Read on, Macduff!
The feedback from the InsideHigherEd.com story about yours truly is overwhelmingly positive. Thank you all for the support, the thoughtful comments and even the criticism. It took some persuading by a good reporter/editor to get me to out myself in a national publication, but the results were better than I ever could have hoped. The story is skillfully written, fair, thorough and provocative. An A-plus.
Over the past 24 hours I have read and answered long email letters from students and professors at Purdue University, from a young writer in Germany, from a kindred spirit at my old alma mater in San Antonio and from many other teachers, readers, parents and students coast to coast. The encouragement keeps me going.
Even "Hot Pockets" got in touch, the first and only of my old academic colleagues who's done so. (Not counting my fellow adjuncts, who've been aces all the way.)
My favorite bit of feedback came from the student who accused me of "discrimination" against the wealthy. She didn't appreciate my attitude toward thin, beautiful young Ashleys. This writer equated it with racism.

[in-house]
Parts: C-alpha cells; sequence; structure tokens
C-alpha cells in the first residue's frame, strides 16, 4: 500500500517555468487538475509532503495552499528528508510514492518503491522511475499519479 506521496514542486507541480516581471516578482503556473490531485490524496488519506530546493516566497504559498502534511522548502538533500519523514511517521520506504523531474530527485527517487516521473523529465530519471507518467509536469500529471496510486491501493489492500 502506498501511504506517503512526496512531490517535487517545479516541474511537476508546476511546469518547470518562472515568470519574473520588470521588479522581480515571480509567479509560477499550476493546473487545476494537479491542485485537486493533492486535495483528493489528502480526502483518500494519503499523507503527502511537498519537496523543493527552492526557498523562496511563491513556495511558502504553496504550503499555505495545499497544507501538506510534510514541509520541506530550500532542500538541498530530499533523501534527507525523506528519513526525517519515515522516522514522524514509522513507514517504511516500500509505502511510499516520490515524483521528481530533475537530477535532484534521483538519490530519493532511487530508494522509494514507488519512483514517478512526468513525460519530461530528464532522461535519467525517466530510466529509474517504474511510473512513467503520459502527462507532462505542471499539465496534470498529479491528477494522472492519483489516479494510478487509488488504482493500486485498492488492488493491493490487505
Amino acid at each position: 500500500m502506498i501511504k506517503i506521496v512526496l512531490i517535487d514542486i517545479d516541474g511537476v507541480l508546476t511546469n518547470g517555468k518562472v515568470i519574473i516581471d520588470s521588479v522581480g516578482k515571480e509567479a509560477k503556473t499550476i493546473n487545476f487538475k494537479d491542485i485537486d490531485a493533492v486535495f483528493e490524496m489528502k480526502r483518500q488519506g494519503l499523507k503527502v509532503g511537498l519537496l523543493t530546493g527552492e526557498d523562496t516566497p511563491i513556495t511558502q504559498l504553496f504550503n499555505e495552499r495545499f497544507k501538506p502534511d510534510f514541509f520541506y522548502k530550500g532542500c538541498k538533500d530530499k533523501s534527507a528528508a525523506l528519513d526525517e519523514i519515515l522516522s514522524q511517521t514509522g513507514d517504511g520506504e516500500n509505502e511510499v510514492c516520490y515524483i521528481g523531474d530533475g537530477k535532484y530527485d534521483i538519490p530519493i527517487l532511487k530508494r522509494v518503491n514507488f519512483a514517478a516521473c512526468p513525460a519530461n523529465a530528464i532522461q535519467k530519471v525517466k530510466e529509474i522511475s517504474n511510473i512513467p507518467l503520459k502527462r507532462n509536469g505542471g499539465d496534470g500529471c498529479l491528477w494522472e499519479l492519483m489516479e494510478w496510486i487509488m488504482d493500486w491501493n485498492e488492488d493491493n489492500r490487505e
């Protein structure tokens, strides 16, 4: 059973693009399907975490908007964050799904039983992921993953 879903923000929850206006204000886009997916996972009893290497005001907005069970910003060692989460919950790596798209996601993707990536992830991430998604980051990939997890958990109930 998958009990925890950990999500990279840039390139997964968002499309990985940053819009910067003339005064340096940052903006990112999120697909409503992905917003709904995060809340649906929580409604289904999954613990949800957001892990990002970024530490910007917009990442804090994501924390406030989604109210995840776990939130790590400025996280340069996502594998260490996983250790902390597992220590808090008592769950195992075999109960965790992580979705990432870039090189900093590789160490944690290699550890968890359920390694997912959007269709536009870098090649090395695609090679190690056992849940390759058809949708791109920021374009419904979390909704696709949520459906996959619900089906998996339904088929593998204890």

Come to think of it, I guess the rich have been unfairly segregated by society. All their lives they've been forced to ride at the front of the bus. They live in gated communities designed to restrict their freedom of movement. Their clothes are tagged with identifying logos -- little Polo players and crocodiles -- that tell the rest of us who and what they are. Their children attend separate schools (and wear uniforms!). Where is Amnesty International? Why isn't the UN working to liberate these rich people and let them mix freely with the rest of us?
The rich may be an oppressed minority, but given the current White House administration's compassion for the over-privileged, I'm sure there's someone in Washington willing to take up their cause. Maybe they could organize a Million Billionaire March that begins at the Dallas Country Club and ends in the parking lot at Neiman Marcus.
More later. I'll post some of the comments shortly. And there are lots of new stories to come. Next up: "Andrea has a nervous breakdown."